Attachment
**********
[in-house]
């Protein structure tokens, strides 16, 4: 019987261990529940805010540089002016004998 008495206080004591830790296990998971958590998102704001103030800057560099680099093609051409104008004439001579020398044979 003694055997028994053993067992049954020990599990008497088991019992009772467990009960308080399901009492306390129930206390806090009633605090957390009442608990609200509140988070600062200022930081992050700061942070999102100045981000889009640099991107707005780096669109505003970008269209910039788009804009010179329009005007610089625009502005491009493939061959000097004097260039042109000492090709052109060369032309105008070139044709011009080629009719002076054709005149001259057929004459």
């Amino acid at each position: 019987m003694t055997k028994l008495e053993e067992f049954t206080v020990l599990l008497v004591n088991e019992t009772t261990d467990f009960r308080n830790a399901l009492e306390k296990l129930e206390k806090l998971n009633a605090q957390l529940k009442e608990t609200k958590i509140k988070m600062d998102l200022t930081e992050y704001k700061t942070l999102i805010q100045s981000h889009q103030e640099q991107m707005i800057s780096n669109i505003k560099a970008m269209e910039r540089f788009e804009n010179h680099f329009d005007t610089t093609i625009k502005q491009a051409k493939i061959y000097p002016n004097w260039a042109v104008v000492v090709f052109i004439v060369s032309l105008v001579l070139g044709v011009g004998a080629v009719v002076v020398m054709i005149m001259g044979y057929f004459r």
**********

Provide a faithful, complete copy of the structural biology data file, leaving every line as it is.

[in-house]
């Protein structure tokens, strides 16, 4: 019987261990529940805010540089002016004998 008495206080004591830790296990998971958590998102704001103030800057560099680099093609051409104008004439001579020398044979 003694055997028994053993067992049954020990599990008497088991019992009772467990009960308080399901009492306390129930206390806090009633605090957390009442608990609200509140988070600062200022930081992050700061942070999102100045981000889009640099991107707005780096669109505003970008269209910039788009804009010179329009005007610089625009502005491009493939061959000097004097260039042109000492090709052109060369032309105008070139044709011009080629009719002076054709005149001259057929004459």
């Amino acid at each position: 019987m003694t055997k028994l008495e053993e067992f049954t206080v020990l599990l008497v004591n088991e019992t009772t261990d467990f009960r308080n830790a399901l009492e306390k296990l129930e206390k806090l998971n009633a605090q957390l529940k009442e608990t609200k958590i509140k988070m600062d998102l200022t930081e992050y704001k700061t942070l999102i805010q100045s981000h889009q103030e640099q991107m707005i800057s780096n669109i505003k560099a970008m269209e910039r540089f788009e804009n010179h680099f329009d005007t610089t093609i625009k502005q491009a051409k493939i061959y000097p002016n004097w260039a042109v104008v000492v090709f052109i004439v060369s032309l105008v001579l070139g044709v011009g004998a080629v009719v002076v020398m054709i005149m001259g044979y057929f004459r």